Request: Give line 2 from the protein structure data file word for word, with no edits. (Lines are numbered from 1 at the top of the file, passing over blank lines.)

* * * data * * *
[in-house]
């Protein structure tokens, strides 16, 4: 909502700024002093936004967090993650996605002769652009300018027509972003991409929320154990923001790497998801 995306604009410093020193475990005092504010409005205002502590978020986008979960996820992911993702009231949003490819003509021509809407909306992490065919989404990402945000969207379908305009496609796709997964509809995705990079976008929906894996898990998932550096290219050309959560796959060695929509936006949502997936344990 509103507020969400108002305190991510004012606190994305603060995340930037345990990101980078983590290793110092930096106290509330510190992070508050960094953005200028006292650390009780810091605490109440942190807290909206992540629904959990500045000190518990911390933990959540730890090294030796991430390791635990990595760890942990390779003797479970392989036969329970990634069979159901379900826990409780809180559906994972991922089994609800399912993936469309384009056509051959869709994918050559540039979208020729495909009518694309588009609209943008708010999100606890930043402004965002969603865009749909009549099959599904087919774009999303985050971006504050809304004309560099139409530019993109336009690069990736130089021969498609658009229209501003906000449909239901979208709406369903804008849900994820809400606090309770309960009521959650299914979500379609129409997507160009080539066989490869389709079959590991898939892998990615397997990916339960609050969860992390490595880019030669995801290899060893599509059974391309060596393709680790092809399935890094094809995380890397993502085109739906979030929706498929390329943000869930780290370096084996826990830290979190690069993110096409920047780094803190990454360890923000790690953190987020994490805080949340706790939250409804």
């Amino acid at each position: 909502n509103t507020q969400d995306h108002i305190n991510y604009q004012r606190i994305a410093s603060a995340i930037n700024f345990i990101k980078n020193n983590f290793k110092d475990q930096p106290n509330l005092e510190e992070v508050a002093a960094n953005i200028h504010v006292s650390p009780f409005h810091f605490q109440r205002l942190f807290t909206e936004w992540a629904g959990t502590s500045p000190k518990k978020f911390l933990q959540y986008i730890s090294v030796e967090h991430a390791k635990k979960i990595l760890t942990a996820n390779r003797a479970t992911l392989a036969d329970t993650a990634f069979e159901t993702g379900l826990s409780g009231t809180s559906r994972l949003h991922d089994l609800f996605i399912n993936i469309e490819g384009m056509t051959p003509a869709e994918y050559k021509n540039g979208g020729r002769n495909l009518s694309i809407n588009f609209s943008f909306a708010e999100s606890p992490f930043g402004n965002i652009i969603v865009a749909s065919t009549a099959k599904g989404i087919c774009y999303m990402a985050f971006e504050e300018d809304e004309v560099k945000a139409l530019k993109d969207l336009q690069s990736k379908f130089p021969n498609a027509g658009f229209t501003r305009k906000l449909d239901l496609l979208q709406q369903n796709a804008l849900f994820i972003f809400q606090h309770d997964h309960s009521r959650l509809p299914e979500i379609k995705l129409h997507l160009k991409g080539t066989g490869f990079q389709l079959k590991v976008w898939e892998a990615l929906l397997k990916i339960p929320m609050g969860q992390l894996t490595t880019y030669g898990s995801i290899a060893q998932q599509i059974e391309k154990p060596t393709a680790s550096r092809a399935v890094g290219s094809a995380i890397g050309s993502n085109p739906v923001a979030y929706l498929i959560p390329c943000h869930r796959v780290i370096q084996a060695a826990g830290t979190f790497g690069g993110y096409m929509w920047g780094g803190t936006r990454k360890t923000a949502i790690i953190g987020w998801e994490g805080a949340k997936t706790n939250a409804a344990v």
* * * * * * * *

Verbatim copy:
């Protein structure tokens, strides 16, 4: 909502700024002093936004967090993650996605002769652009300018027509972003991409929320154990923001790497998801 995306604009410093020193475990005092504010409005205002502590978020986008979960996820992911993702009231949003490819003509021509809407909306992490065919989404990402945000969207379908305009496609796709997964509809995705990079976008929906894996898990998932550096290219050309959560796959060695929509936006949502997936344990 509103507020969400108002305190991510004012606190994305603060995340930037345990990101980078983590290793110092930096106290509330510190992070508050960094953005200028006292650390009780810091605490109440942190807290909206992540629904959990500045000190518990911390933990959540730890090294030796991430390791635990990595760890942990390779003797479970392989036969329970990634069979159901379900826990409780809180559906994972991922089994609800399912993936469309384009056509051959869709994918050559540039979208020729495909009518694309588009609209943008708010999100606890930043402004965002969603865009749909009549099959599904087919774009999303985050971006504050809304004309560099139409530019993109336009690069990736130089021969498609658009229209501003906000449909239901979208709406369903804008849900994820809400606090309770309960009521959650299914979500379609129409997507160009080539066989490869389709079959590991898939892998990615397997990916339960609050969860992390490595880019030669995801290899060893599509059974391309060596393709680790092809399935890094094809995380890397993502085109739906979030929706498929390329943000869930780290370096084996826990830290979190690069993110096409920047780094803190990454360890923000790690953190987020994490805080949340706790939250409804």